The council also took its final vote Tuesday on amendments to the Comprehensive Plan, the city’s massive urban planning guidebook. After years of public discussion and tweaks to the 1,400-page document, the council’s final amendments included a provision to allow housing construction atop the Tenley-Friendship Library, and language spelling out the city’s aspiration to construct more housing that is considered “deeply affordable” — manageable for someone earning less than 40 percent of the area’s median income.

D.C. has a futuristic plan: Less parking, taller buildings and a transformed city

The council’s vote to confirm Bowser’s reappointment of Monica Palacio, the longtime head of the city’s Office of Human Rights, took a contentious turn. Members debated her performance in the job in recent years, before confirming her on a 10-2 vote.

Council member Elissa Silverman (I-At Large) said she voted against Palacio because she believes she has failed at her office’s basic roles of enforcing protections related to housing and employment, in addition to making sure city publications are available in foreign languages.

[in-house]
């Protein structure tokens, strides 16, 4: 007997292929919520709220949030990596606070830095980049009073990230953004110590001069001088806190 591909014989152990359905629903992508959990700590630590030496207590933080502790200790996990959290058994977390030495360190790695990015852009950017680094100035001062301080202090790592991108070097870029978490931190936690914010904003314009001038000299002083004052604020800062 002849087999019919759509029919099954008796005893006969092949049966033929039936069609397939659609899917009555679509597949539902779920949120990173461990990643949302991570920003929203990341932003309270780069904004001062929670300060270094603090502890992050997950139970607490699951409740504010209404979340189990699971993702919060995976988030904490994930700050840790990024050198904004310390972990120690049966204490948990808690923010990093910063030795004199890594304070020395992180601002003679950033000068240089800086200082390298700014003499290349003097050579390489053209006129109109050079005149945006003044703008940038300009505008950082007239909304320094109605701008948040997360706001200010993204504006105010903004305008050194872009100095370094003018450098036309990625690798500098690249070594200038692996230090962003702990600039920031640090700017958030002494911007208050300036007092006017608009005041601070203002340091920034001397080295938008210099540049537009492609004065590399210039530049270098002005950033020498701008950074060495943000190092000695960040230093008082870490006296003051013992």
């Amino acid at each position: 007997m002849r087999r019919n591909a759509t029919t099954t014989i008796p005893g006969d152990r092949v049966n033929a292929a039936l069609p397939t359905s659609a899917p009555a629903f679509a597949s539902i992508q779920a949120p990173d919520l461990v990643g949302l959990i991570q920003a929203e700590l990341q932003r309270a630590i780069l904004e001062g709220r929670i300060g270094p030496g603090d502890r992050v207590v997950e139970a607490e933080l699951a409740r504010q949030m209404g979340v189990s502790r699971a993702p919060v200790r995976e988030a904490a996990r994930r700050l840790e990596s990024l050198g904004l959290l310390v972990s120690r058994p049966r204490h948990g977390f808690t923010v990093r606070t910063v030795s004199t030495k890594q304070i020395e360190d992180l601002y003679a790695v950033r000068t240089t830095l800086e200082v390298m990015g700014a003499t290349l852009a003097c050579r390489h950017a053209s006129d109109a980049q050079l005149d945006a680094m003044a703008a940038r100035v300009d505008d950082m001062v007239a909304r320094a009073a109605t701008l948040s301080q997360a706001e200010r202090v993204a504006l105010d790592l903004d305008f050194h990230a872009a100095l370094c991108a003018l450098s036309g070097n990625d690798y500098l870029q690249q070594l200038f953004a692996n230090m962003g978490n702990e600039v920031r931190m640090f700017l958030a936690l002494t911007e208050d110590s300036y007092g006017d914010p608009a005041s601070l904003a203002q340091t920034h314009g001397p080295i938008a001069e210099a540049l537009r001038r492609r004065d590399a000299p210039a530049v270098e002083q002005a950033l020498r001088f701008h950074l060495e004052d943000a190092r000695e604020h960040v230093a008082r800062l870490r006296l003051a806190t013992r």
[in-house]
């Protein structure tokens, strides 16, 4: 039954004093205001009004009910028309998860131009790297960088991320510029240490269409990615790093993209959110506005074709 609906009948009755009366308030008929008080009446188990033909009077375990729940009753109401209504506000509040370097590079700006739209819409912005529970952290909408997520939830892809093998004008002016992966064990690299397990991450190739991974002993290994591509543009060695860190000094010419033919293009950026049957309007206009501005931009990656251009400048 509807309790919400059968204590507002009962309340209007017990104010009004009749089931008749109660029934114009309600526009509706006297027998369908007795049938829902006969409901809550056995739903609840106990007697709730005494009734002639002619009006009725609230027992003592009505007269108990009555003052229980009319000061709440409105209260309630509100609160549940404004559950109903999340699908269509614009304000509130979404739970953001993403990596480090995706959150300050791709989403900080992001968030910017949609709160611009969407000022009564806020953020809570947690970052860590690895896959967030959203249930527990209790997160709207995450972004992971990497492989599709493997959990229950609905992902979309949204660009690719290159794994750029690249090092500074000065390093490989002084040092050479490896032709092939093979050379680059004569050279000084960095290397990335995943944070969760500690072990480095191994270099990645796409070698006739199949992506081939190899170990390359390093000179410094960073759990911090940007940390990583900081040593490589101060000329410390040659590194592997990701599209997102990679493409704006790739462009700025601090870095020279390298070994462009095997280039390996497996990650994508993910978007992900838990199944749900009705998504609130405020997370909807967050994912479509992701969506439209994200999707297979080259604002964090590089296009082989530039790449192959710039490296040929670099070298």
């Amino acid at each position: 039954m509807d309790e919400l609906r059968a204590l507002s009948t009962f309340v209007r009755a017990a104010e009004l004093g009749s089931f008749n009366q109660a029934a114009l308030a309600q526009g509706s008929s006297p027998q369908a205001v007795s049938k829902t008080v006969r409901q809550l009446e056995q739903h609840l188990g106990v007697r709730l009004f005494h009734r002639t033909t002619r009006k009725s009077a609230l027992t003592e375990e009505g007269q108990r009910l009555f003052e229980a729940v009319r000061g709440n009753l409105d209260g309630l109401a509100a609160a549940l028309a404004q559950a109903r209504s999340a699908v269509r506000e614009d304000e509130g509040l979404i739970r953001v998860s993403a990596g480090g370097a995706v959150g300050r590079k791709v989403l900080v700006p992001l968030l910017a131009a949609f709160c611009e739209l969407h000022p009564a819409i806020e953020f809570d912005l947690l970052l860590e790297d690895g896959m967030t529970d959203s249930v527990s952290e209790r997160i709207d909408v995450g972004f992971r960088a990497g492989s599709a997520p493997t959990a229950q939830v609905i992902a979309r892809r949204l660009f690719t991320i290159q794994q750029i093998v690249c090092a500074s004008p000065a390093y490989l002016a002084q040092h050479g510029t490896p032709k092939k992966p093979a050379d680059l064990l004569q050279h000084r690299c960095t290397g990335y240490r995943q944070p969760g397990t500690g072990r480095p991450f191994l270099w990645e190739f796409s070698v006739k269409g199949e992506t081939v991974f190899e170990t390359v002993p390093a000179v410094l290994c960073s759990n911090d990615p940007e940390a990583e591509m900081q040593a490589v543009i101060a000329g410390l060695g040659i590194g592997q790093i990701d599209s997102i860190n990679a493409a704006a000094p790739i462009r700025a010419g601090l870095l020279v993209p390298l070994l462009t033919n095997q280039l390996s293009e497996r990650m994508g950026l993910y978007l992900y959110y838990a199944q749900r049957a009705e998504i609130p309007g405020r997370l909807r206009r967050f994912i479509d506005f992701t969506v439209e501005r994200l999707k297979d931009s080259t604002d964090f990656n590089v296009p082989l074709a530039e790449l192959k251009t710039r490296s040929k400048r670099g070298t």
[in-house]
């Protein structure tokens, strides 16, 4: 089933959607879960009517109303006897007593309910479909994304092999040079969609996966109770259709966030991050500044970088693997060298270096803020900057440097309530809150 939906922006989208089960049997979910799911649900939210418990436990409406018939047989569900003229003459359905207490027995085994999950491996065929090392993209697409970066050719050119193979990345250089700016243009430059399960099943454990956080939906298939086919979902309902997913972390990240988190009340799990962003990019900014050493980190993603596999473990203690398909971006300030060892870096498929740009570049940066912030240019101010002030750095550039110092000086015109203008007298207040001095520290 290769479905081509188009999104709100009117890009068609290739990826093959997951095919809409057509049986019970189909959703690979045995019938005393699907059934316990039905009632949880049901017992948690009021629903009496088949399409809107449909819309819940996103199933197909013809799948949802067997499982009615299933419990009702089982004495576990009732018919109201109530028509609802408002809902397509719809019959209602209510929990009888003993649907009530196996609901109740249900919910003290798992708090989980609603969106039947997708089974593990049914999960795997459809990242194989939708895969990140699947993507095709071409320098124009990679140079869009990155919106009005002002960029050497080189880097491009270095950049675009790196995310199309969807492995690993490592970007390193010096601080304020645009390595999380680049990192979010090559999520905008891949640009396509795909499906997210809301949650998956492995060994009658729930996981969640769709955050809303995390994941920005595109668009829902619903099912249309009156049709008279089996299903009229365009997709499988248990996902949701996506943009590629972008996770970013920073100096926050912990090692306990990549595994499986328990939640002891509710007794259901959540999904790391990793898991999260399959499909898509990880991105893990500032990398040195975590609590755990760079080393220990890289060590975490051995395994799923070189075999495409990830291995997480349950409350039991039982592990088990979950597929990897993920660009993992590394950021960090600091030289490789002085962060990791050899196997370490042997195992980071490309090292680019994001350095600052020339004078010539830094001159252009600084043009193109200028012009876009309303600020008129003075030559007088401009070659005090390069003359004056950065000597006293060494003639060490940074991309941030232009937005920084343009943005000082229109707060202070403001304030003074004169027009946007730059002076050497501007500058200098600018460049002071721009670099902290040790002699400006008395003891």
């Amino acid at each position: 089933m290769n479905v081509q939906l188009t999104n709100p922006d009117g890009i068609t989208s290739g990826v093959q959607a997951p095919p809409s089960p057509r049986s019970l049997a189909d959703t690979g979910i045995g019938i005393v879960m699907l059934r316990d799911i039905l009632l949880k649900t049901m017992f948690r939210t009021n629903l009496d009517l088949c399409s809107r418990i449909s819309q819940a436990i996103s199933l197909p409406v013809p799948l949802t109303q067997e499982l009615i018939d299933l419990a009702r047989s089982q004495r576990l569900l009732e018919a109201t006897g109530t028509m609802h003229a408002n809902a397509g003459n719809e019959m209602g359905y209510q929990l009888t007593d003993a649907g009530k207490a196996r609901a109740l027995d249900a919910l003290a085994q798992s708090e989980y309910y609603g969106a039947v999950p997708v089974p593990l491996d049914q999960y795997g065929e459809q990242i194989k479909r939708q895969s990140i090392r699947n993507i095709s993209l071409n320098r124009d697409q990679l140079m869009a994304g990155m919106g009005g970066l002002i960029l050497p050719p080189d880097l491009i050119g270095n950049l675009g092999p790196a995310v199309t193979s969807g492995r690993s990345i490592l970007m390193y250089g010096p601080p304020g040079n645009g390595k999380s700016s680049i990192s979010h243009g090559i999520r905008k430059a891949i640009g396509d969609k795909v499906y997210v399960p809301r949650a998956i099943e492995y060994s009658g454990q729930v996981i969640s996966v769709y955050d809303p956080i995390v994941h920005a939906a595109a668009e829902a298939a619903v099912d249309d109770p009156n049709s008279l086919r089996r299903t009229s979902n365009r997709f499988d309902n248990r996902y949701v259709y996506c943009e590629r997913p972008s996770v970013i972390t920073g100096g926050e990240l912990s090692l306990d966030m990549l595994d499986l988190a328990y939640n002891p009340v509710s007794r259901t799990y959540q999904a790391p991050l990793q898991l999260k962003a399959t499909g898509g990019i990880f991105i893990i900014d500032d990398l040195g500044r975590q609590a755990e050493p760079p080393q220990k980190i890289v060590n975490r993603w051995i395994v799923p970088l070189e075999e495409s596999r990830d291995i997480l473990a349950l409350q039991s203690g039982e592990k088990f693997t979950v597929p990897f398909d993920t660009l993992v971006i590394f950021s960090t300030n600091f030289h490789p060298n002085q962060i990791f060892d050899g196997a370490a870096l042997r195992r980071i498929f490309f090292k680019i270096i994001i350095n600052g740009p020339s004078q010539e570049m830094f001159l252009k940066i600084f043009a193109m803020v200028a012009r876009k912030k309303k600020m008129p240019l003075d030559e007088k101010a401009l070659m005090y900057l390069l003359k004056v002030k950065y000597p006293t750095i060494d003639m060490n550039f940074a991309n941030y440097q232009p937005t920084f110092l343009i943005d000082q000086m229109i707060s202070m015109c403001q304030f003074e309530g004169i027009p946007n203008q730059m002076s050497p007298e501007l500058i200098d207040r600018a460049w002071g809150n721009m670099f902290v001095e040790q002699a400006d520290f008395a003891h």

D.C. promises long-awaited translation of vaccine websites

“Every single time we have talked about language access — on the Stay D.C. website, on unemployment insurance sites — that’s greatly impacting people right now, and I have not heard a peep from Monica Palacio on these issues. Not a peep,” Silverman said. “She’s been in this position for a while. We’ve had issues with all these things for a while. And now we’re putting this person in again? I just think that’s the definition of insanity.”

This month, the council rejected a bill proposed by council member Robert C. White Jr. (D-At Large) that would have established a renewable three-year term limit for the director of the Office of Human Rights. He argued that it would bolster oversight of the office, which has been plagued by understaffing issues and a lingering backlog of cases.

White still voted in favor of Palacio’s appointment but said he plans to reintroduce the term limit measure at a later date. The future legislation would be retroactive to include Palacio’s appointment.

“Oversight is challenging,” he said in an interview. “The [term limit] is a tool I needed to make sure the council could properly assess issues within the agency that are very real and very important.”